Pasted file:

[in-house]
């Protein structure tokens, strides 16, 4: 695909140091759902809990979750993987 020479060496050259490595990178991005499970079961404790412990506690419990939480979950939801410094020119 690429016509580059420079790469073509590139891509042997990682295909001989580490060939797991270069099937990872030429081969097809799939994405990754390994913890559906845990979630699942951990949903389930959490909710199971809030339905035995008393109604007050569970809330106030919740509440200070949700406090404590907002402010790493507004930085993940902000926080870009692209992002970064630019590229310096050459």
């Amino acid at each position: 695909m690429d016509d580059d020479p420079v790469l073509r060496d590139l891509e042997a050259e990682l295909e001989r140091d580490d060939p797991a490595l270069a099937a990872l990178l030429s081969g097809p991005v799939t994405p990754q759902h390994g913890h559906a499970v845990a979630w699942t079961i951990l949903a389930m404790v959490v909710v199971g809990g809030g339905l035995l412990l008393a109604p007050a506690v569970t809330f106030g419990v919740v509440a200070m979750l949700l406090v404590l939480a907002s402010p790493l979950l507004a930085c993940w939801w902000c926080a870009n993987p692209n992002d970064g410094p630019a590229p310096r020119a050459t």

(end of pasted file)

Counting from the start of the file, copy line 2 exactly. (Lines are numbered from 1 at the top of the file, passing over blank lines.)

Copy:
């Protein structure tokens, strides 16, 4: 695909140091759902809990979750993987 020479060496050259490595990178991005499970079961404790412990506690419990939480979950939801410094020119 690429016509580059420079790469073509590139891509042997990682295909001989580490060939797991270069099937990872030429081969097809799939994405990754390994913890559906845990979630699942951990949903389930959490909710199971809030339905035995008393109604007050569970809330106030919740509440200070949700406090404590907002402010790493507004930085993940902000926080870009692209992002970064630019590229310096050459």